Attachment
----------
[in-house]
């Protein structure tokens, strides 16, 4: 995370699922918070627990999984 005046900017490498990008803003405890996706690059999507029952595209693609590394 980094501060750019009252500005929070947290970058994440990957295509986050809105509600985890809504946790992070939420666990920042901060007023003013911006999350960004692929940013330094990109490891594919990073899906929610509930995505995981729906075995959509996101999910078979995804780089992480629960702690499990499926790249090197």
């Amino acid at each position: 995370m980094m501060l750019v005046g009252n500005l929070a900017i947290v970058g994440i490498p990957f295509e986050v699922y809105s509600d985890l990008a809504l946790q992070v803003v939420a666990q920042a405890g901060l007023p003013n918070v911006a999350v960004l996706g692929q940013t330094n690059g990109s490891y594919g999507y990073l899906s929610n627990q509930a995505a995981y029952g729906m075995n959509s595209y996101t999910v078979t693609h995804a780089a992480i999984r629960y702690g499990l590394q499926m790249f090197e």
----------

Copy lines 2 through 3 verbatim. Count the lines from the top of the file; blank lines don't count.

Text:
């Protein structure tokens, strides 16, 4: 995370699922918070627990999984 005046900017490498990008803003405890996706690059999507029952595209693609590394 980094501060750019009252500005929070947290970058994440990957295509986050809105509600985890809504946790992070939420666990920042901060007023003013911006999350960004692929940013330094990109490891594919990073899906929610509930995505995981729906075995959509996101999910078979995804780089992480629960702690499990499926790249090197």
């Amino acid at each position: 995370m980094m501060l750019v005046g009252n500005l929070a900017i947290v970058g994440i490498p990957f295509e986050v699922y809105s509600d985890l990008a809504l946790q992070v803003v939420a666990q920042a405890g901060l007023p003013n918070v911006a999350v960004l996706g692929q940013t330094n690059g990109s490891y594919g999507y990073l899906s929610n627990q509930a995505a995981y029952g729906m075995n959509s595209y996101t999910v078979t693609h995804a780089a992480i999984r629960y702690g499990l590394q499926m790249f090197e």